Often a good indicator of a company’s health, these directors definitely got their deals right this year.
Several directors who bought shares in the retail industry's darkest hour have been rewarded later in 2020 after their investments generated big paper profits.
They include Next (LSE:NXT) chairman Michael Roney, whose £100,000 purchase, made as shops were shuttered in March, is now worth £75,000 more after a sharp rebound in the retailer's valuation.
Former Bunzl (LSE:BNZL) CEO Roney repeated the trick at construction supplier Grafton, where he is also chairman, after the purchase of £60,000 shares in April has since led to a £35,000 paper profit.
Other examples of well-timed retail purchases included the £250,000 of Pets at Home (LSE:PETS) stock bought by CEO Peter Pritchard in May. That investment has risen from 203p to more than 400p as the FTSE 250 index stock benefits from essential retail status.
The profits reward their faith at a time when the industry was in uncharted territory, with the purchases also sending a powerful message to shareholders, staff and the wider industry about the confidence of management in their respective companies.
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Some of the directors operating in sectors most exposed to the pandemic have also achieved profits after vaccine breakthroughs boosted hopes of a trading recovery in 2021.
They include ex-Cineworld (LSE:CINE) chairman Tony Bloom, whose £232,000 purchase of shares at near the low point for the leisure chain's shares, is up by 57% despite theatres still being closed.
At Restaurant Group (LSE:RTN), finance director Kirk Davis bought £100,000 worth of shares at the start of April at a price of 36p, which compares with 64.8p for the Frankie & Benny's chain currently.
For directors who bought shares prior to the pandemic, Halfords (LSE:HFD) chairman Keith Williams is sitting on a £54,000 profit after the FTSE 250 stock jumped from his purchase price of 154p to 262p. The shares initially dipped as low as 43p but are now one of the retail sector's best performing stocks after demand for cycling surged during lockdown restrictions.
When director deals go wrong
Superdry's (LSE:SDRY) Peter Williams hasn't been so fortunate after January's purchase of £110,000 worth of shares at prices above 400p. He lost almost £40,000 in value when CEO Julian Dunkerton's turnaround plans were disrupted by store and wholesale channel closures.
Ocado's (LSE:OCDO) Stuart Rose may also be regretting the timing of his sale of £1.7 million worth of stock in late February. Shares soared from 1,124p to 2,239p as retailers accelerated their online grocery development plans in light of the pandemic.
Lord Rose is leaving Ocado next year, having overseen its transformation from UK-focused FTSE 250 online grocer to a FTSE 100 global technology company during eight years as chairman.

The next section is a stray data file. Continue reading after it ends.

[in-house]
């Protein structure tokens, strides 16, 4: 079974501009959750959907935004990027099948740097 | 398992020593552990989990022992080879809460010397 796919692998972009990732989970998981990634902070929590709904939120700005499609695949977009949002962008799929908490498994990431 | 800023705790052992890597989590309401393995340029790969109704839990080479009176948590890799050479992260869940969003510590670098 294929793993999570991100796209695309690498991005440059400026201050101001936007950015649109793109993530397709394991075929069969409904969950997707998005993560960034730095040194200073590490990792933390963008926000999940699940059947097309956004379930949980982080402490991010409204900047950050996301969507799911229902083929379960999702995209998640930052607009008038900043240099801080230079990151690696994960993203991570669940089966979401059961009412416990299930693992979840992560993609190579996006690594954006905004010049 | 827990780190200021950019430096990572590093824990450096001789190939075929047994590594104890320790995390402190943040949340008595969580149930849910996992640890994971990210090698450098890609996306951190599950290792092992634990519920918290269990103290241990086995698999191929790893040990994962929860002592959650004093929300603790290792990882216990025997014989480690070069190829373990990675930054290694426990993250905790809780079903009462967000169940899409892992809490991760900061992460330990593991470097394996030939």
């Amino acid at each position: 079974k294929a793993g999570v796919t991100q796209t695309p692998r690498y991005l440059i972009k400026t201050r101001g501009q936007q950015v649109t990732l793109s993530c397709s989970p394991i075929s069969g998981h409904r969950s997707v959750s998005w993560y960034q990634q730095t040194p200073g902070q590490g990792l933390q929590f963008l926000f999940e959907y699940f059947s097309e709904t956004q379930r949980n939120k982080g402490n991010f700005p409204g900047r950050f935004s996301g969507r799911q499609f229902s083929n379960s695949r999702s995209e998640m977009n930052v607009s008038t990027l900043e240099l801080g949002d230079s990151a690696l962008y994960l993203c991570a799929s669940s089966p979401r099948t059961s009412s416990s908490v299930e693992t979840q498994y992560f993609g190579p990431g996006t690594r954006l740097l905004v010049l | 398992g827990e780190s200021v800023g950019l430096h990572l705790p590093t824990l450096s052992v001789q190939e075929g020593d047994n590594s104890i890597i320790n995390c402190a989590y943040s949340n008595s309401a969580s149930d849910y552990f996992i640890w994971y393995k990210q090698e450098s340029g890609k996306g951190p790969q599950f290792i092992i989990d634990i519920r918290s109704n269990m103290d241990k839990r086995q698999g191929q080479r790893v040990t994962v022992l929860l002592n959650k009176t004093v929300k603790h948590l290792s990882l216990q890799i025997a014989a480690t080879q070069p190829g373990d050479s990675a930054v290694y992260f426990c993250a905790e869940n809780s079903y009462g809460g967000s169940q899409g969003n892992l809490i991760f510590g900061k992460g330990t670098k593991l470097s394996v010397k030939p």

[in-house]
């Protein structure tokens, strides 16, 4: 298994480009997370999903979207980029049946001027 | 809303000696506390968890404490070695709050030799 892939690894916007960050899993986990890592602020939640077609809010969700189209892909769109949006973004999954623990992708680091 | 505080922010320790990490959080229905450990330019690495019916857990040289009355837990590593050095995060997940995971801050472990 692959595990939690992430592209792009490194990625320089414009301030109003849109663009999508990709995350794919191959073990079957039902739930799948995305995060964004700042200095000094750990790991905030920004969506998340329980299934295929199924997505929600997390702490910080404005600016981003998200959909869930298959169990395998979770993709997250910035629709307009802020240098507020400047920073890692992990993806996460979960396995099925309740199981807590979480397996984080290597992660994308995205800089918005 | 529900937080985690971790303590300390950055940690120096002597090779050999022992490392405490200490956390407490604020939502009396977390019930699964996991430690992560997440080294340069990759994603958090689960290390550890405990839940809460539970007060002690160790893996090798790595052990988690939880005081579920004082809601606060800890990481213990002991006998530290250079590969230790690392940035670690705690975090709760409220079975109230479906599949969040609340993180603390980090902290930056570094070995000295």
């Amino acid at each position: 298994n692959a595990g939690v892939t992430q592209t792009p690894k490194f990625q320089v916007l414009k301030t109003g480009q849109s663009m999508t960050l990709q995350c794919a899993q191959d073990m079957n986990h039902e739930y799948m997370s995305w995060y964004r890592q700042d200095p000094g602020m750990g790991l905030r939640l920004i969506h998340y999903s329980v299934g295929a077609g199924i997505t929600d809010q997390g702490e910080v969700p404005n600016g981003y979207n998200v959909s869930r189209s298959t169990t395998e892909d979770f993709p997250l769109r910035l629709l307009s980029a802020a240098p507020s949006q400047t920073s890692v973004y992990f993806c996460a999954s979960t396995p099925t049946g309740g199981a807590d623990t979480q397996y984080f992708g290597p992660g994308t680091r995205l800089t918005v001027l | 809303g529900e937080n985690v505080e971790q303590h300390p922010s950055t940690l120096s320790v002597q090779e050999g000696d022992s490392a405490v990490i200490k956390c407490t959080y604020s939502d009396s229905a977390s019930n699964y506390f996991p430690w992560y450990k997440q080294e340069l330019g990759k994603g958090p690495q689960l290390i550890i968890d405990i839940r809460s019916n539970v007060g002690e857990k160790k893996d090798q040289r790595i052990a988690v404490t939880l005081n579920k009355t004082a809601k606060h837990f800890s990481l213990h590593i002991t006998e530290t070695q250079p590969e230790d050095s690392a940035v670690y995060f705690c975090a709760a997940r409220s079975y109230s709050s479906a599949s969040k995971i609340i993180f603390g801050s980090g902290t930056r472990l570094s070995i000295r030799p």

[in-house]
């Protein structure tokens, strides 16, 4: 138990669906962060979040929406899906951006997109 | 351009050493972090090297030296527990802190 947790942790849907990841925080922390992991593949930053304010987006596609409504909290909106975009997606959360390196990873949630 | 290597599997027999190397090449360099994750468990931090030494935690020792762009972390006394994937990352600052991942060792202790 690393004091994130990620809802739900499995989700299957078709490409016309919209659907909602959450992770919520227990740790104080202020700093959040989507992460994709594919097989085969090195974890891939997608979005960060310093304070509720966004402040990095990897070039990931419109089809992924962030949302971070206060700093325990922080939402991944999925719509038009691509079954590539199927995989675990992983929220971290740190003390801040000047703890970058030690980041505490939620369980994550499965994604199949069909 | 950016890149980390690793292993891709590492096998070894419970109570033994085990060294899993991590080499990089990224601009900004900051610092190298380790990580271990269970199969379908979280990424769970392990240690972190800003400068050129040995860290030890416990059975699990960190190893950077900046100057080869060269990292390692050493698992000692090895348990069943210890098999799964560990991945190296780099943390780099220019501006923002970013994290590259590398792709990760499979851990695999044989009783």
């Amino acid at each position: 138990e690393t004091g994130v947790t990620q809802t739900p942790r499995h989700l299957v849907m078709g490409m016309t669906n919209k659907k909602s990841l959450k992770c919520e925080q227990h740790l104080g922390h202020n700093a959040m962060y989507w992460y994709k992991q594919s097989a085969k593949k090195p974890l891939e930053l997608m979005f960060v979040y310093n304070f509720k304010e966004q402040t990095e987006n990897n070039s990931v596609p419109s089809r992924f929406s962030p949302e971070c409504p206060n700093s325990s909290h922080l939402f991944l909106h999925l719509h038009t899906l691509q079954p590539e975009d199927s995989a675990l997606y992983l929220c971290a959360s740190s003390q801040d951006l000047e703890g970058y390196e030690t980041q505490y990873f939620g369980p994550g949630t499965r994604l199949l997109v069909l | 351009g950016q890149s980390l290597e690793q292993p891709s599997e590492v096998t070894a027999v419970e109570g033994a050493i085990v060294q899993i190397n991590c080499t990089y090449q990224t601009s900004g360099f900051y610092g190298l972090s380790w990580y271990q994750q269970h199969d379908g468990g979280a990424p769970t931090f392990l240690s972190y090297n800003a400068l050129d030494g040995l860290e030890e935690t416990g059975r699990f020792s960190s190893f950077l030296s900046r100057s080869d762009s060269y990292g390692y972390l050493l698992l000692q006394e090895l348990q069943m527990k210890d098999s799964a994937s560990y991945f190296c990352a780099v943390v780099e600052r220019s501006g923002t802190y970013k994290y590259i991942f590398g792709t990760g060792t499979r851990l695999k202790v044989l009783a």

A better-timed deal involved February's sale of £3.6 million shares by the chief operating officer of Barratt Developments (LSE:BDEV), Steven Boyes. The disposals took place at 842p, but a month later the shares were at 364.8p in the pandemic sell-off and have since only recovered to 676p.
The low point for stock markets came around March 20, which is when William Hill (LSE:WMH) chief executive Ulrik Bengtsson bought the company's stock with the bookmaker's shares near a multi-year low of 39p due to the cancellation of sporting fixtures.
That £35,000 purchase has since jumped in value to £242,100 after opportunities in US sports betting and online casino markets boosted half-year results before the company agreed to a £2.9 billion takeover by Caesars Entertainment (NASDAQ:CZR).
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May's move by BT Group (LSE:BT.A) boss Philip Jansen to buy shares in the telecoms giant came with the mood among rank-and-file investors at its lowest ebb after the loss of the prized dividend.
The £2 million purchase of shares at a price of 109p is starting to look a little healthier at the end of 2020 after shares recovered to 139p, although Jansen is still sitting on big losses from the £3 million he spent on BT shares the previous June at a price of 202p.
Novacyt (LSE:NCYT) boss Graham Mullis has no such worries after buying £30,000 of shares in the Covid-19 testing firm at 310p in May, only to see them surge to near 1,200p at one point in October. They now trade at 842p, which is slightly above the 817p paid by Mullis in November for a further £500,000 shares when vaccine breakthroughs knocked sentiment towards the stock.
The shares started 2020 at just 14p, but the company’s value has soared to more than £600 million after Mullis acted quickly in January to develop PCR kits that are now used in the rapid testing of NHS patients in the UK and by health authorities around the world.
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Among other high-flying AIM stocks, Greatland Gold (LSE:GGP) has generated big profits for shareholders this year after progress on its Havieron joint venture in Australia sent shares up 1,840%. Beneficiaries include chairman Alex Borrelli, whose £4,000 spent in early February is now worth £36,000 after shares rose from less than 4p to 35p by the end of 2020.
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